Will the Supreme Court own up to its mistake? | Inquirer Opinion

Will the Supreme Court own up to its mistake?

/ 04:02 AM April 19, 2021

This has reference to “The irony in SC ruling on Corona’s retirement benefits” (Letters, 4/13/21) and “SC vindicates Corona, grants full retirement benefits” (News, 2/9/21). In “vindicating” the late chief justice Renato Corona, the Supreme Court said: “For the future’s worth, it is herein stressed that the SALN (statement of assets, liabilities, and net worth) is a tool for public transparency, never a weapon for political vendetta,” obviously referring to former president Noynoy Aquino’s utter dislike toward Corona.

Apparently blaming the evil of politics as the main reason for Corona’s fall, the Supreme Court decided to sock it to Congress for ruining the former chief justice’s reputation, rehabilitate him with full recognition of his worth, and reward him posthumously with a “humongous financial package” to add to his already considerable assets conservatively estimated at P220 million in hidden bank accounts — for which dishonesty bordering on corruption, ironically, he was kicked out of the Supreme Court.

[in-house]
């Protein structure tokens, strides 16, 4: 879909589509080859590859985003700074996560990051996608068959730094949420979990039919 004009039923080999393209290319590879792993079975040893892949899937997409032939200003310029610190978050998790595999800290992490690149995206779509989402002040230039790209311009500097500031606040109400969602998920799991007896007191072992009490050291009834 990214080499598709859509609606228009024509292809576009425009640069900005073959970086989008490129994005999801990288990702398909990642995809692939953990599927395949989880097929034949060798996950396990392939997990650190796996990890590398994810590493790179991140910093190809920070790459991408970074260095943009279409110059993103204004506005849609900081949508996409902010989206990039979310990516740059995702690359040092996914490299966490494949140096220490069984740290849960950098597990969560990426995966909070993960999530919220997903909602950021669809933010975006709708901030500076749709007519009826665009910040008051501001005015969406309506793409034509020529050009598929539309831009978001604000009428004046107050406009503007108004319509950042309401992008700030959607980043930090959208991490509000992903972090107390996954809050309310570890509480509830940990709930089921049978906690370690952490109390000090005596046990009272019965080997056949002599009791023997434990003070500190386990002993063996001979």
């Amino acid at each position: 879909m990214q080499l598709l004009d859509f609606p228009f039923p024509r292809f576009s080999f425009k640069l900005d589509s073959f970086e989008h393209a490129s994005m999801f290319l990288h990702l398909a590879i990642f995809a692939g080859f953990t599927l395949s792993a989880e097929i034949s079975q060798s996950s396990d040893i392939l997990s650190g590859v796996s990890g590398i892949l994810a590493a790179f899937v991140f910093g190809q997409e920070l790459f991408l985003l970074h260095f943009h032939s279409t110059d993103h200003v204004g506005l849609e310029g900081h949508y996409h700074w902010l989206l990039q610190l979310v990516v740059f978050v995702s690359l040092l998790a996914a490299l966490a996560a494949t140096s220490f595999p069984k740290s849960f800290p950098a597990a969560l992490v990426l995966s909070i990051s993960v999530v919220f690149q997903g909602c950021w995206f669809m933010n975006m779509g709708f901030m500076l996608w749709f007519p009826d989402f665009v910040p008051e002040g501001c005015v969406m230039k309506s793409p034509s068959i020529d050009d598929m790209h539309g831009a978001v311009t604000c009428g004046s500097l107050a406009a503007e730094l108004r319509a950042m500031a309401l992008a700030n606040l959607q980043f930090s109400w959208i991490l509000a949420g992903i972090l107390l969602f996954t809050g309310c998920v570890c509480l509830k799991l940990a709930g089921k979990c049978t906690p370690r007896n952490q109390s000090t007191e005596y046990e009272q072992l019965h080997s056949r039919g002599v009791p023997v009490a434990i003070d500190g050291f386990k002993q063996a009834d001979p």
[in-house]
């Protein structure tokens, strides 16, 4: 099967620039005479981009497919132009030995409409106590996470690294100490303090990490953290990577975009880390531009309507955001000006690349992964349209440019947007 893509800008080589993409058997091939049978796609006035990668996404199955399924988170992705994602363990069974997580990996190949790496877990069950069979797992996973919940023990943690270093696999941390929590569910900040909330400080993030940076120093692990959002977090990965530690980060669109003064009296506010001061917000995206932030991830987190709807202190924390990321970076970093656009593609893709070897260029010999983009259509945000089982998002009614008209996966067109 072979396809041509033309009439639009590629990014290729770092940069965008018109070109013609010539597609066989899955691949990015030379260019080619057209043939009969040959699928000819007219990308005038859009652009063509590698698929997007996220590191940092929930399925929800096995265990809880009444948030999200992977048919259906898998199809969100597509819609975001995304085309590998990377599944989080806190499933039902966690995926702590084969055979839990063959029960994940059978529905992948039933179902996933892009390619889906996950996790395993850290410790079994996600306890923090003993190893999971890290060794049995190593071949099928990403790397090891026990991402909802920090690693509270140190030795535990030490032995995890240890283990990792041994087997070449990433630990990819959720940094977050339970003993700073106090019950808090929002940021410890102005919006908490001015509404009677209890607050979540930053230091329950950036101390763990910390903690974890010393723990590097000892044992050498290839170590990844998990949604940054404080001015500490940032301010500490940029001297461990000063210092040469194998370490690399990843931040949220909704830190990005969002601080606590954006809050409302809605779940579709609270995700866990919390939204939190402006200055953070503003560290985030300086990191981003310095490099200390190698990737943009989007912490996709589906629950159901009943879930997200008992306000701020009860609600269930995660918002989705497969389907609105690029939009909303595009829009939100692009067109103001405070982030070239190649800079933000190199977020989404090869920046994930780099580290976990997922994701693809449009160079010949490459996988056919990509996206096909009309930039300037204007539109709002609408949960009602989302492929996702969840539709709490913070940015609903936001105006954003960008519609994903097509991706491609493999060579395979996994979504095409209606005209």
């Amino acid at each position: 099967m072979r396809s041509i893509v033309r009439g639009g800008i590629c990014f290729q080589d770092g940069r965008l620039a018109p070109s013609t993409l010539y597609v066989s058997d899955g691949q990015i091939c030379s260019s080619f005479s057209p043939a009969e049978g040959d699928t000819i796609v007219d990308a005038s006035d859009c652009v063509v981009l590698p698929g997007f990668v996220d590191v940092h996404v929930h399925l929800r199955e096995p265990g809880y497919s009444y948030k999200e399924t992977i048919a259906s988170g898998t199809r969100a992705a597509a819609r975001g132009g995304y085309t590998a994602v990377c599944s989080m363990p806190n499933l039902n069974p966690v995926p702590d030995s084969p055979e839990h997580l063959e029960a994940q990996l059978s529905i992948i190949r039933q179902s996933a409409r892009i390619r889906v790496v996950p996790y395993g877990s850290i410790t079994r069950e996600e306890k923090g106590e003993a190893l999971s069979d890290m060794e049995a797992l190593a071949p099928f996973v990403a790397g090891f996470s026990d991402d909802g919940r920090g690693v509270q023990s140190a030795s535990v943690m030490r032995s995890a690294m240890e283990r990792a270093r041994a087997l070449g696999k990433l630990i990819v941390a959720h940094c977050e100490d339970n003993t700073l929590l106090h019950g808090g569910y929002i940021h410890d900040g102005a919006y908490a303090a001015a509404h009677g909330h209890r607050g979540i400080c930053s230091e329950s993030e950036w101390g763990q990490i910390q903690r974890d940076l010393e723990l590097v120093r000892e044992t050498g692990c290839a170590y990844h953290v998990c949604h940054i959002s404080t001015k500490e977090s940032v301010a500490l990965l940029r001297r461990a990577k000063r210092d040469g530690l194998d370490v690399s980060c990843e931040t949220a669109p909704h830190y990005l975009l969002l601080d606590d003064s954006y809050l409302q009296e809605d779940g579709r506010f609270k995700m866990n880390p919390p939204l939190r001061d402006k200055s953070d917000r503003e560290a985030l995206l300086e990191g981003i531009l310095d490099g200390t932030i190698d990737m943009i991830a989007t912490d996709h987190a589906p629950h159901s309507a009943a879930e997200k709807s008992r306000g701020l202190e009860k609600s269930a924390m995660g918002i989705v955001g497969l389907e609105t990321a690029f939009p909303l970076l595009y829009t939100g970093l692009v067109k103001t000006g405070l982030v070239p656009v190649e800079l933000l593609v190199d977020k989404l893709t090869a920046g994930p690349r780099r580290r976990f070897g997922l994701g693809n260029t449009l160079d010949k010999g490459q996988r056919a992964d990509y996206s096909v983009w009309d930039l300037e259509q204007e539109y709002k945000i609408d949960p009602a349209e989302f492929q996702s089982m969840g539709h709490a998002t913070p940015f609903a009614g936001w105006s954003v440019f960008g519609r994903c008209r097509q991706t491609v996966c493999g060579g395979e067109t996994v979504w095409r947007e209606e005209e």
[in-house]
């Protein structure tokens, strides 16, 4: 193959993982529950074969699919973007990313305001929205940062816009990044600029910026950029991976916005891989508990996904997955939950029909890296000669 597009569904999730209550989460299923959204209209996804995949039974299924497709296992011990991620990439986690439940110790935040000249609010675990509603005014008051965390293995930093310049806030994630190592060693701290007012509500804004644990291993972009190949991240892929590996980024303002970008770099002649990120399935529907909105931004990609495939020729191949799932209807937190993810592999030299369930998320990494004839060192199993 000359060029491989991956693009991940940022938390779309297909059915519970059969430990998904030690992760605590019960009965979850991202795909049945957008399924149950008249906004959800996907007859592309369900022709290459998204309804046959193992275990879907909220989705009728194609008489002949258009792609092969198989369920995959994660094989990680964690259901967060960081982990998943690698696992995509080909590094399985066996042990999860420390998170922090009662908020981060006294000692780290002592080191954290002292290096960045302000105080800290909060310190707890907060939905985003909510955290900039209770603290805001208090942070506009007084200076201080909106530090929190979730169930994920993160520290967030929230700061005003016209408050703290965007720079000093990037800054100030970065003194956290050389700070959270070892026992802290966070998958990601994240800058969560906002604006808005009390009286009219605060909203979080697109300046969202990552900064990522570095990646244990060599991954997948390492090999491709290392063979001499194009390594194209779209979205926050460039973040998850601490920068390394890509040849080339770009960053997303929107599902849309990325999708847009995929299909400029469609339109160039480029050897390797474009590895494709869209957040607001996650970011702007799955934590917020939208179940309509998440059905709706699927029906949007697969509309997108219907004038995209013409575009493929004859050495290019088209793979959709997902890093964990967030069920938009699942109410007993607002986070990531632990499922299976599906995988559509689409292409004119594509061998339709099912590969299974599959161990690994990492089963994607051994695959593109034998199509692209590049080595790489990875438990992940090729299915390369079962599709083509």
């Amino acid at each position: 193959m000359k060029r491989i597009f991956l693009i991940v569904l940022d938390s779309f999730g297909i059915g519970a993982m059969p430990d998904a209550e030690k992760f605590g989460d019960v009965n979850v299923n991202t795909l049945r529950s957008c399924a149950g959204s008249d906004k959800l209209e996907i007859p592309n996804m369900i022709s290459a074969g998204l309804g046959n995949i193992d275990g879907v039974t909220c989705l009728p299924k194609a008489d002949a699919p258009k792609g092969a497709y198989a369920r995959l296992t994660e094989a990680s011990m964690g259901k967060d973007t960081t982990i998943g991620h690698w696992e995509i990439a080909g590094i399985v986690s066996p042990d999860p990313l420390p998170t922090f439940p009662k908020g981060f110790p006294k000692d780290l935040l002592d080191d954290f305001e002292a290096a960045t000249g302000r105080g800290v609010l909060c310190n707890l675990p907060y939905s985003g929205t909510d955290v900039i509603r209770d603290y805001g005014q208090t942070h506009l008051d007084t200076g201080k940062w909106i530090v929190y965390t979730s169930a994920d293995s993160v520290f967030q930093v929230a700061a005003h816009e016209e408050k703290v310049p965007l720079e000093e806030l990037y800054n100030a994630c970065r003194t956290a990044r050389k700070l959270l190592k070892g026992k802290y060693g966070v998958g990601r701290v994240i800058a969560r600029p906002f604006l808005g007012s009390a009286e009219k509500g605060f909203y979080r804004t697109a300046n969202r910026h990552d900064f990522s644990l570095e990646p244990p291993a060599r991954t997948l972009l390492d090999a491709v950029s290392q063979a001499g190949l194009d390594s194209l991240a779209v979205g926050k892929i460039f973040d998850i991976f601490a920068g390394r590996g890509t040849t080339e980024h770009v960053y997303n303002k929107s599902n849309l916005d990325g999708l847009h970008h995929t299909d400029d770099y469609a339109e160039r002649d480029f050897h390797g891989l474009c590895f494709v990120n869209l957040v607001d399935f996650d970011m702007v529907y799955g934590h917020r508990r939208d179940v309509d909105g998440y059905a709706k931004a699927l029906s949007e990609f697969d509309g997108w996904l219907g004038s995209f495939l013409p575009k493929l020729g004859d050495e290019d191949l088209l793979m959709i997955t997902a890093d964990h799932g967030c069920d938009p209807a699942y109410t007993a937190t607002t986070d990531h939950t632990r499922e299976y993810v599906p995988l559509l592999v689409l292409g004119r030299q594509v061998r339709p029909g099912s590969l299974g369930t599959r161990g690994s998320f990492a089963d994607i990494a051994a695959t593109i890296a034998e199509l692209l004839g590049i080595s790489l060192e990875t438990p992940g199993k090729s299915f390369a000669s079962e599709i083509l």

So, as clear as daylight, the Supreme Court has admitted it was wrong for the supermajority of its members then to play along blindly with Solicitor General Jose Calida who “weaponized” the SALN to remove by quo warranto chief justice Maria Lourdes Sereno, who was evidently a victim of President’s Duterte’s vendetta. Now, hoist with its own petard, will the Court own up to another mistake and likewise “vindicate” or “rehabilitate” Sereno? Or will it play politics, too, and wait after Mr. Duterte is gone?

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TAGS: Carmela N. Noblejas, Letters to the Editor, Renato corona, Supreme Court
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